WASHINGTON – Those of us who participated in the 2000 presidential election are getting political PTSD from the current gubernatorial and senatorial recounts in Florida.
President George W. Bush was eventually declared the winner in the Sunshine State (and thus the election) by 537 votes out of about 6 million cast. But for 35 long days of counting and challenging and pleading, it was mainly the lawyers in charge.
During this period, Bush did a lot of brush clearing on his Crawford, Texas, ranch. The bloody scratches on his arms indicated how his frustration was being unleashed against unlucky cedar trees.
Nearly two decades later, the Florida electorate is still balanced on a political knife’s edge. Yet one measure passed in the midterm by a lopsided margin, and may have a larger, more lasting influence. Voters approved Amendment 4 to the Florida Constitution by a majority of nearly 65 percent. This returned voting rights to more than a million people who have committed felonies (other than murder or sex offenses) and served their time. It was the largest expansion of the franchise since the Voting Rights Act of 1965 and women’s suffrage.
The U.S. Constitution specifically allows for the suspension of voting rights for those guilty of “participation in rebellion, or other crime.” But after passage of the 13th, 14th and 15th Amendments – mandating equal political rights for African-American men – restricting voting rights became a priority for the forces of Jim Crow. In legal systems that routinely arrested and convicted black people on thin or false charges, bans on voting by felons were effective tools to ensure white supremacy.
Not many states now retain lifelong voting bans. The more frequent debate today concerns whether people on probation and parole should be allowed to vote. But these types of limitations (before Florida’s change) still prevented voting by one in 40 adults in America, and one in 13 African-Americans. Amendment 4 solved about a quarter of this problem.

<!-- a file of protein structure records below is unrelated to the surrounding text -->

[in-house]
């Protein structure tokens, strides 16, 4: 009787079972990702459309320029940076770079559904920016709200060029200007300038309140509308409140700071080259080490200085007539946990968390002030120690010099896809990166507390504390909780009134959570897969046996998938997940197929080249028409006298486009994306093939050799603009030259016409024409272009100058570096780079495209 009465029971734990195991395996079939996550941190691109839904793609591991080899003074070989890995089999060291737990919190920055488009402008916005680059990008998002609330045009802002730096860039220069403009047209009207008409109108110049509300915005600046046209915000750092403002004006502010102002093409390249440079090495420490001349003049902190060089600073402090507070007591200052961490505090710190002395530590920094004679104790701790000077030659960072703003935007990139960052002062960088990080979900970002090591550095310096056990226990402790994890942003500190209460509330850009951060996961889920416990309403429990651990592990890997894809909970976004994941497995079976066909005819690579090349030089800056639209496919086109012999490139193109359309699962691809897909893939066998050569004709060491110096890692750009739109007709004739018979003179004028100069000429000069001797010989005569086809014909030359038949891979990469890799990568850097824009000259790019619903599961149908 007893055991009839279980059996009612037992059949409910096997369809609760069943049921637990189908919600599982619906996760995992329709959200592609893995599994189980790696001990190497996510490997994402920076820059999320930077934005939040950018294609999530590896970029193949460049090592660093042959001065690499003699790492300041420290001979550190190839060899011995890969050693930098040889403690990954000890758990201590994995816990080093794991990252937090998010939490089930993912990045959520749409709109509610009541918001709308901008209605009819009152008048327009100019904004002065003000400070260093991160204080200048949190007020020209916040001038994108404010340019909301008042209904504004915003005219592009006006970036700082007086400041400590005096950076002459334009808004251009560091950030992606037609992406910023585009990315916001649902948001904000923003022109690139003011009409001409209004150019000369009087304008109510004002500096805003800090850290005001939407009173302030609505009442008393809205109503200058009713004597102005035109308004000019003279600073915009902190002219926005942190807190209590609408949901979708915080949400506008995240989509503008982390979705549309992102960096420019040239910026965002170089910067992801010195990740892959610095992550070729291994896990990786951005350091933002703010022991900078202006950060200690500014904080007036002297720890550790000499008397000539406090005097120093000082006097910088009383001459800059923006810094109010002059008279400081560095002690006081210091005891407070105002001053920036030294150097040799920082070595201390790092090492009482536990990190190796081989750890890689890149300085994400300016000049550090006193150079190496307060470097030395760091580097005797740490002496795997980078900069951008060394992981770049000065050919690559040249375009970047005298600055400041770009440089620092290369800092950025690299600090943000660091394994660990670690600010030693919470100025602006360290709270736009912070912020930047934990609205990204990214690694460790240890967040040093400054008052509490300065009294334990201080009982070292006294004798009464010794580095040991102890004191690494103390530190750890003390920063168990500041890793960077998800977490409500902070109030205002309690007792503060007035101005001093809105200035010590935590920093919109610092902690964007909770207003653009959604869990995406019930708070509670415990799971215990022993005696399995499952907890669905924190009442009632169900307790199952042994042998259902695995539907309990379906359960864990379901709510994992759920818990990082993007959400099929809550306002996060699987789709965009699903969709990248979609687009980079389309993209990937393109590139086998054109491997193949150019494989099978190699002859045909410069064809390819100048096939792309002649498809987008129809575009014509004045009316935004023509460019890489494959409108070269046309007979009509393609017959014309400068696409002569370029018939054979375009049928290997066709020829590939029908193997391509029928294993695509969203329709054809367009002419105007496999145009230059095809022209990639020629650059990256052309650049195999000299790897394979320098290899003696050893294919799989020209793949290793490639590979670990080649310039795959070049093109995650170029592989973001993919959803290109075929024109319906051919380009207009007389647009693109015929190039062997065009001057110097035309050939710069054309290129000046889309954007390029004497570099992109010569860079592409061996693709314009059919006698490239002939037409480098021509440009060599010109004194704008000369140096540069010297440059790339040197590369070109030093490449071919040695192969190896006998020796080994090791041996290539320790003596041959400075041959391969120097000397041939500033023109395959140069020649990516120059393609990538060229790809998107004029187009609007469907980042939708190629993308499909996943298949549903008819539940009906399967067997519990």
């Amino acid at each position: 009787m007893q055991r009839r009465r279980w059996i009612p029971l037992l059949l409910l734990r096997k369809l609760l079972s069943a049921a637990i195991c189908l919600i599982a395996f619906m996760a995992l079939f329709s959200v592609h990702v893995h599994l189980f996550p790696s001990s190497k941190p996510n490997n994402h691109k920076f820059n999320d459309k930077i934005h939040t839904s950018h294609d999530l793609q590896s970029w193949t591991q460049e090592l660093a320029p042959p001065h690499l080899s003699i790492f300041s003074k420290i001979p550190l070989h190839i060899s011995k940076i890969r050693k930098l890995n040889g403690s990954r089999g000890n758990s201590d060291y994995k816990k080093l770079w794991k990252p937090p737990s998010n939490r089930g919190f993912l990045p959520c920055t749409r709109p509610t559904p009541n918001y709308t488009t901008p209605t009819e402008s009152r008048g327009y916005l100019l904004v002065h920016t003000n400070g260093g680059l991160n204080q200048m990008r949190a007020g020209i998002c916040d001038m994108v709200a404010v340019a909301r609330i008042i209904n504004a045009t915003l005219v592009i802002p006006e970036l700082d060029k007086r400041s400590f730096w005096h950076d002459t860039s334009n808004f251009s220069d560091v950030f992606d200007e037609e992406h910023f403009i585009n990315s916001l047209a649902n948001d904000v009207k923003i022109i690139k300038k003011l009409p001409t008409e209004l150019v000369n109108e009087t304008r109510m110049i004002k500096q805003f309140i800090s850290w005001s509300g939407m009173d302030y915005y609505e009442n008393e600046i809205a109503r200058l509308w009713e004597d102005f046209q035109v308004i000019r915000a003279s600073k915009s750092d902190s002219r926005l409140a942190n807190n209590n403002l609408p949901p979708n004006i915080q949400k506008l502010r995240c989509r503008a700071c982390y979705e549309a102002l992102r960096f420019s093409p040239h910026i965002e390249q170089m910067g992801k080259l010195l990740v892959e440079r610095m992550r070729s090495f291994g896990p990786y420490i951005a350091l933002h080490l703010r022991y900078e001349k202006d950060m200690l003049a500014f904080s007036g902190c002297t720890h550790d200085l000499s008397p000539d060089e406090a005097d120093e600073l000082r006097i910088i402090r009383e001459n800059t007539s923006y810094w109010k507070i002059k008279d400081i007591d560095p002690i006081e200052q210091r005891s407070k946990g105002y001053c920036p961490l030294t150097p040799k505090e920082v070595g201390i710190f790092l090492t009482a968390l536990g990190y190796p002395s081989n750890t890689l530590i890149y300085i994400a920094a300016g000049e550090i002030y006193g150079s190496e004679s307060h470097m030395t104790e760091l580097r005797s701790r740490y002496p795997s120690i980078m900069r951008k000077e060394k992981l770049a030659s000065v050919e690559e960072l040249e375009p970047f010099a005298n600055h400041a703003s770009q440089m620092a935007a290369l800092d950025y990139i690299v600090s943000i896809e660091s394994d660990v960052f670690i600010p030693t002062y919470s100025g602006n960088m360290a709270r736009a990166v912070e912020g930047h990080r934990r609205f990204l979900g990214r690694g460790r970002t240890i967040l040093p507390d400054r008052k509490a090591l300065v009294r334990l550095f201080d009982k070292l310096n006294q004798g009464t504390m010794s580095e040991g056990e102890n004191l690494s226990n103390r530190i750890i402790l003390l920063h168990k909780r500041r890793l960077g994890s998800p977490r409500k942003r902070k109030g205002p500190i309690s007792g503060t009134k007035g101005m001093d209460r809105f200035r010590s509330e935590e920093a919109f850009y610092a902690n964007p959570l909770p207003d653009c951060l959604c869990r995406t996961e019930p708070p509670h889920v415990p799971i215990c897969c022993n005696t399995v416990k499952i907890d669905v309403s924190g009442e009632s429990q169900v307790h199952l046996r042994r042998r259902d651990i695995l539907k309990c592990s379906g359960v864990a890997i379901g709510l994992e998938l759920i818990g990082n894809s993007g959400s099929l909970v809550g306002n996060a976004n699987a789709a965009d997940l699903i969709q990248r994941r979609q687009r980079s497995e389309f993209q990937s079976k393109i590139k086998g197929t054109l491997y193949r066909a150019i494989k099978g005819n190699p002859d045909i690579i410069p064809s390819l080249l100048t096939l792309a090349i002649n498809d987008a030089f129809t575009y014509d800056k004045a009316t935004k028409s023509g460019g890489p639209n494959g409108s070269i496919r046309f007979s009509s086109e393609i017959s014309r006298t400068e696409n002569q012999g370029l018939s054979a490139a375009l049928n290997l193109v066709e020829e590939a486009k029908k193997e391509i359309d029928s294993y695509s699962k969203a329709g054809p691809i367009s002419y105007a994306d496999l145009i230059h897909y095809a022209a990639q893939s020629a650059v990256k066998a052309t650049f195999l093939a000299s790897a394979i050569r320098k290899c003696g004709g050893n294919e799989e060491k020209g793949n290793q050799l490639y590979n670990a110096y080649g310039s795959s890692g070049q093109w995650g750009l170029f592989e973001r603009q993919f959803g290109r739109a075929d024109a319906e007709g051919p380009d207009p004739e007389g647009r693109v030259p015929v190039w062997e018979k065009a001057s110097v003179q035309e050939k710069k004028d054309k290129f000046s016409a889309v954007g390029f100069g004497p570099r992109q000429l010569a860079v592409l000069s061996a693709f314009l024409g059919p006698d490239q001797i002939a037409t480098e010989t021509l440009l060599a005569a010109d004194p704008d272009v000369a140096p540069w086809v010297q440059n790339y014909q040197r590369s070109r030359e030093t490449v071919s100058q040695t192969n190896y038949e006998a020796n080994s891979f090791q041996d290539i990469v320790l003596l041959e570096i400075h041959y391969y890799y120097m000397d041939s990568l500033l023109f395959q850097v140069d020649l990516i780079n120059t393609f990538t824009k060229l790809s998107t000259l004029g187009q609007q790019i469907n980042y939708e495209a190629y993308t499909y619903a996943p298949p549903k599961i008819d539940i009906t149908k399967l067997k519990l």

The arguments against felony voting bans are ultimately simple. How can you tell a man or woman leaving prison that they have paid their debt to society and yet deny them the most basic right of a self-governing citizen?
The denial of voting rights is a way to mark a returning citizen with an invisible scar or brand of stigma and suspicion. It says that we share some geography, but not really a community. And this type of distrust, or half trust, is an invitation to recidivism.
Right out of college, I worked at an organization named Prison Fellowship Ministries, which did outreach to prisoners, ex-prisoners and their families. My boss was Charles Colson, who had been incarcerated for crimes related to the Watergate scandal. He wrote: “I served time in a federal prison. And while I paid my debt to society in less than a year, it took me 30 years to have my voting rights restored. Maybe I’m not a good example, having been part of a national political scandal. But what about a young person, say, in his early 20s, who is convicted of three minor drug offenses? Once he serves his time, grows up and straightens out his life, should he be denied the right to vote again? ... Demonizing an entire class of Americans for electoral gain is wrong.”
Republicans have often opposed measures to expand the franchise, for fear it would hurt them politically.
There are two ways to respond to the hostility of minority voters toward the GOP. First, try to restrict the franchise through stealthy means. This is undemocratic, unethical and eventually discrediting. Or second, compete for minority voters in a fairly constituted electorate. Republicans who find this impossible are practicing politics without inspiration, imagination and faith.
Beyond the political calculation is a moral question: When we talk about second chances in this country, do we really mean it? The voters of Florida have given their answer – not in a squeaker, but a landslide.
Michael Gerson is a columnist for The Washington Post.